Clinical social work is a sub-discipline of the larger field of social work. Clinical social work is defined by the American Board of Clinical Social Work (ABCSW) as "a healthcare profession centered on prevention and treatment theories and practices in providing mental-health/healthcare services, with special focus on behavioral and bio-psychosocial issues and disorders." Clinical social work is defined by the National Association of Social Workers as "a branch of social work that focuses on the assessment, diagnosis, treatment, and prevention of mental illness, emotional disturbances, and other behavioral problems. The individual, group, and family therapy are some of the most prevalent treatment options ".. Clinical social work incorporates social work theory and expertise from the fields of human biology, social science, and behavioural science.
Many people believe that clinical social work has its origins in the social casework procedures used by Charity Organization Societies between 1877 and 1883.
The New York Charity Organization Society presented the first social work class in the United States at Columbia University in 1898. The Boston School for Social Workers was founded in 1904 by Simmons College and Harvard University in partnership. In addition, Columbia University established the first graduate program in social work in 1904, while the New York School of Social Work was not established until 1917. In her book Social Diagnosis, published in 1917, Mary E. Richmond defined social casework.
After 1920, the word social casework began to disappear from use, and the phrase psychiatric social work, as well as the application of psychoanalytic theory, became more widespread. According to Ehrenkranz, the phrase clinical social work was first used in 1940 at the Louisiana State University School of Social Work, which offered a clinical program. 1940 The Clinical Social Work Association was founded in 2006 after the National Federation of Societies for Clinical Social Work was founded in 1971. The Clinical Social Work Journal was founded in 1973, shortly after the National Federation of Societies for Clinical Social Work was established. The Task Force on Clinical Social Work Practice of the National Association of Social Workers published the first working definition of clinical social work in 1978. The Diplomate in Clinical Social Work (DCSW) was founded by the National Association of Social Workers in 1986. The Board-Certified Diplomate in Clinical Social Work (BCD) credential was developed in 1987 by the American Board of Examiners in Clinical Social Work, which later became the American Board of Clinical Social Work in 2020. Clinical social work is now licensed in all 50 states, the District of Columbia, the United States Virgin Islands, all ten Canadian provinces, Guam, and the United States Commonwealth of the Northern Mariana Islands, as well as other countries throughout the world.
Clinical Social Work Practice
Clinical social work's fundamental methods necessitate "the use of social work theory, knowledge, methods, ethics, and the professional use of self to restore or improve the social, psychosocial, or biopsychosocial functioning of individuals, couples, families, groups, organisations, and communities Clinical social work practise necessitates the application of advanced clinical skills and specific clinical knowledge in the areas of assessment, diagnosis, and treatment of mental, emotional, and behavioural diseases, ailments, and addictions. Individual, marital, relationship, family, and group counselling and psychotherapy are among the treatment options. In evaluation, diagnosis, treatment, and other tasks, clinical social workers are certified to diagnose using the Diagnostic and Statistical Manual of Mental Disorders (DSM), the International Categorization of Diseases (ICD), and other diagnostic classification systems. Clinical social work practise can include private practise as well as clinical supervision."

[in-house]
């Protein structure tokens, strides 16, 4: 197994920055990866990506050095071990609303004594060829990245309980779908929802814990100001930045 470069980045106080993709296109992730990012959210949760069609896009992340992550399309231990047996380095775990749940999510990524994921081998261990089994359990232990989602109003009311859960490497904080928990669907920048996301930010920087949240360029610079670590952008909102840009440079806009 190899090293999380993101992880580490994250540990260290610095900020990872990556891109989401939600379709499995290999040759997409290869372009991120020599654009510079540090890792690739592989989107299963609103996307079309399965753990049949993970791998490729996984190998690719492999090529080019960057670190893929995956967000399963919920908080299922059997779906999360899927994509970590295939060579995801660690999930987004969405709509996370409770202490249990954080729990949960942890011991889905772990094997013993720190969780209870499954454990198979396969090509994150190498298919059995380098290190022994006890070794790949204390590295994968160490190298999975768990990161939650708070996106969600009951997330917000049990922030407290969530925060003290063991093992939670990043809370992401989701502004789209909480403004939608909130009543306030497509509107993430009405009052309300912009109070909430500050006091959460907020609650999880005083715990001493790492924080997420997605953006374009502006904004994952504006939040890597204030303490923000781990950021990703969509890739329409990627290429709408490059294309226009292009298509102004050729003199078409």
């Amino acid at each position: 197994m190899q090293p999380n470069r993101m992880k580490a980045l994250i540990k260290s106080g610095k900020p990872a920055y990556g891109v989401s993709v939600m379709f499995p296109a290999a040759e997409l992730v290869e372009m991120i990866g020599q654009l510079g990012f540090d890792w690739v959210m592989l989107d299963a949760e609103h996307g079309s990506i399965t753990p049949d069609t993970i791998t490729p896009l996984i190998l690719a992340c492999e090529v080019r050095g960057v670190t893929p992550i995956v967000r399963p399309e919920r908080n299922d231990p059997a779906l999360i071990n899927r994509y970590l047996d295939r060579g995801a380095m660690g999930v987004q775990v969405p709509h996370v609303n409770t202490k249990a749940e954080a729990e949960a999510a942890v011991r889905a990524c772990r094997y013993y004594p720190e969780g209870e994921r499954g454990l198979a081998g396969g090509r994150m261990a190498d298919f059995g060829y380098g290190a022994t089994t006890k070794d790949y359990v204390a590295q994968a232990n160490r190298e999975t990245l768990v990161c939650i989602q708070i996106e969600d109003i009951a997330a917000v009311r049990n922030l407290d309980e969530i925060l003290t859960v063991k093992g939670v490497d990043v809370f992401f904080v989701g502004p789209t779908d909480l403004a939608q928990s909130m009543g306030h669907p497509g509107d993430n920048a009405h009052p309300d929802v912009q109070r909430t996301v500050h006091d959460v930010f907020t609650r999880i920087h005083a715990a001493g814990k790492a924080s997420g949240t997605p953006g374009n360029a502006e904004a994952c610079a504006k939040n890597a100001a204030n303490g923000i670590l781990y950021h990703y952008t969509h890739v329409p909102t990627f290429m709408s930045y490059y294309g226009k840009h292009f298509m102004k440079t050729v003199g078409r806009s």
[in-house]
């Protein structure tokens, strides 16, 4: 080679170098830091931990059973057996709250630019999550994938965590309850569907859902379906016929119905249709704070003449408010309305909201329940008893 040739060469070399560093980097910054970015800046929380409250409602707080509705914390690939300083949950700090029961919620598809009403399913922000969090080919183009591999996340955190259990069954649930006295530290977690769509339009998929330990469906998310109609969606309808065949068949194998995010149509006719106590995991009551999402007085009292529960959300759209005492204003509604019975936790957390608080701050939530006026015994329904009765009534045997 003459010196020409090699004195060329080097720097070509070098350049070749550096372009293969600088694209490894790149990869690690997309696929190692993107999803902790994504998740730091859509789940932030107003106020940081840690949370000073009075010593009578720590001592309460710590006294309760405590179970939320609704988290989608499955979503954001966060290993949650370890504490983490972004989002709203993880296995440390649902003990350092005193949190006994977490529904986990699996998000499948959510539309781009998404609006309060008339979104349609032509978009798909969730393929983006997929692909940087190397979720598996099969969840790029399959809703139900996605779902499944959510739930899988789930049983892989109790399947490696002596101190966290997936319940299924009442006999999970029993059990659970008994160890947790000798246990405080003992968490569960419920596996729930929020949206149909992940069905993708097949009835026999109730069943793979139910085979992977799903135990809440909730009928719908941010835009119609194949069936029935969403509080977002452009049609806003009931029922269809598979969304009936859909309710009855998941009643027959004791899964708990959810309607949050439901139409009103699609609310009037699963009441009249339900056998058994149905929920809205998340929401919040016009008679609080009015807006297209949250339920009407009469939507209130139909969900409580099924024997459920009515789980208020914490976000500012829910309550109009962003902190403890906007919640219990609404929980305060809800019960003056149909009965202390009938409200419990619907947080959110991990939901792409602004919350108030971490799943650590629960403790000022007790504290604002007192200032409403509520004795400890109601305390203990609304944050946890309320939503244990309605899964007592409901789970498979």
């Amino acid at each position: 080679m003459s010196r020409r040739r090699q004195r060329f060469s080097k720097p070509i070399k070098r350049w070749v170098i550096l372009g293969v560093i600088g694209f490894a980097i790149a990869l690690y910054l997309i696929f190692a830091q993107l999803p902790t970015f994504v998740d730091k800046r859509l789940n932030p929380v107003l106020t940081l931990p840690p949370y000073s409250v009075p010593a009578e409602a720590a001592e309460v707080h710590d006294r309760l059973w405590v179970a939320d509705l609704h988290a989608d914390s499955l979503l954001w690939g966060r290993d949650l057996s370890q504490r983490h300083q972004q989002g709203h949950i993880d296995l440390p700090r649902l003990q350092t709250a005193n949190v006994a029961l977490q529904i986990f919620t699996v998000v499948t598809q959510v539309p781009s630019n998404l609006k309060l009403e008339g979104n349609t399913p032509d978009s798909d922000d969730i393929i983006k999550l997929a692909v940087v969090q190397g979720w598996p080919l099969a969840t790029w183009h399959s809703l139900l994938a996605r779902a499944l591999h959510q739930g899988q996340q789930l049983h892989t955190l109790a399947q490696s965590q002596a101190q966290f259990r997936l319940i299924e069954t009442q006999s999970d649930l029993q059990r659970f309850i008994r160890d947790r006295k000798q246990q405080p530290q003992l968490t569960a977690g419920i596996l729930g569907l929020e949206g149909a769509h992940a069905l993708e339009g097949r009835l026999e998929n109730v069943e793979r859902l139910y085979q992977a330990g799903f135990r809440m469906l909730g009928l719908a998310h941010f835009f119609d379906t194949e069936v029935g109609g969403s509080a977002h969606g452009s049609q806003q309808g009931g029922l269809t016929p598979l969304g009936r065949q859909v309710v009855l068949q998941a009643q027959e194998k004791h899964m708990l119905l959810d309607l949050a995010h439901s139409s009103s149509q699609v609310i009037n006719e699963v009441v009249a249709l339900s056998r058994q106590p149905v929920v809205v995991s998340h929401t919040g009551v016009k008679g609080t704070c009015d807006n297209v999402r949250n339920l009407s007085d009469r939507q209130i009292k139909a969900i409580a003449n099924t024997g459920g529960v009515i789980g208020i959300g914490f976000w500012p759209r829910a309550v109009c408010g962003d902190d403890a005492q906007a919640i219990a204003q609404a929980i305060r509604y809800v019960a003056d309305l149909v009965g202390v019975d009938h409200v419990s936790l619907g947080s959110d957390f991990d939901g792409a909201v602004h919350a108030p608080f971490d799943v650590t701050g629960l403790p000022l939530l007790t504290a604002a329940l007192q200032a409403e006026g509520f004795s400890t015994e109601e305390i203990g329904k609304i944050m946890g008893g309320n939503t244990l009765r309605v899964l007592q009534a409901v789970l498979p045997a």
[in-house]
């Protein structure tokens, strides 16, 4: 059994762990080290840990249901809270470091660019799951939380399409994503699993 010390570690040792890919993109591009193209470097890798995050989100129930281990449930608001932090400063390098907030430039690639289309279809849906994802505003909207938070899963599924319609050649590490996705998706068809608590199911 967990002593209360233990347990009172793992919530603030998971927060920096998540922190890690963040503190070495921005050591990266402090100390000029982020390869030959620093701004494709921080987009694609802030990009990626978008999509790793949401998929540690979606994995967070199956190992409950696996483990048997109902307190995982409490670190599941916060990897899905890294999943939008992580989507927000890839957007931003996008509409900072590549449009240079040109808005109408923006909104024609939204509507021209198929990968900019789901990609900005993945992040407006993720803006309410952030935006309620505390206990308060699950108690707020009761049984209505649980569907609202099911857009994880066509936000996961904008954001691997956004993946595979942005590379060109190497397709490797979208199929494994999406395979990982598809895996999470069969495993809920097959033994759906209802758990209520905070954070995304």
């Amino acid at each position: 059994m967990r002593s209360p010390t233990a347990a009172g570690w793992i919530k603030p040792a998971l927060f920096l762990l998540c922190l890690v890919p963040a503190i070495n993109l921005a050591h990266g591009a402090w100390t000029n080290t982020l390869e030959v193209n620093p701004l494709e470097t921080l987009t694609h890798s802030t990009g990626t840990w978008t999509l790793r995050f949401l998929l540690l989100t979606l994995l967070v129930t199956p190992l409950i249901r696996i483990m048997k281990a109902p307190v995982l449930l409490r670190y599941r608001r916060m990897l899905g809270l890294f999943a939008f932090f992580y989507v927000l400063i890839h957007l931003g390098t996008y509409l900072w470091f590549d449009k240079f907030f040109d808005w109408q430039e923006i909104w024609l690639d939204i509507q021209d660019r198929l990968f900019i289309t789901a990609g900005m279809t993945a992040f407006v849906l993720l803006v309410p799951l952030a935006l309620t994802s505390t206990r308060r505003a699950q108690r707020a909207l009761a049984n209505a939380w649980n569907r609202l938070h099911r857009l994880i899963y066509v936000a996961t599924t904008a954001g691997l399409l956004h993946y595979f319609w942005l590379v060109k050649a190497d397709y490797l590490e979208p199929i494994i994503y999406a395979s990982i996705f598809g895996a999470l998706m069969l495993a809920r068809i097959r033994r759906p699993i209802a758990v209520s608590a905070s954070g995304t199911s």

A biopsychosocial assessment, clinical interview, direct behavioural observation, and/or the administration, scoring, and interpreting of numerous tests, inventories, questionnaires, and rating scales are all examples of assessment methodologies.
Clinical social workers also provide advice, programme and practise review, and clinical programme and service administration.
Clinical Social Work Education
The minimal education required in clinical social work is a Master of Social Work (M.S.W.) degree, which is accredited by the Council on Social Work Education.
These M.S.W. degrees usually take two full years to complete and entail 900 to 1,200 hours of the internship experience. If a student possesses a Bachelor of Social Work (B.S.W.) degree from a school authorized by the Council on Social Work Education, they may be eligible for "advanced standing," which reduces their M.S.W. program to one year of full-time study
The advanced practice professional degree in social work is the Doctor of Social Work (D.S.W.). At some universities, the D.S.W. may be specialized in one or more fields of social work practice, one of which may be clinical social work.
The Doctor of Philosophy (Ph.D.) in social work is usually thought of as a "research degree," but certain colleges may provide a Ph.D. in social work with a clinical social work practice specialty.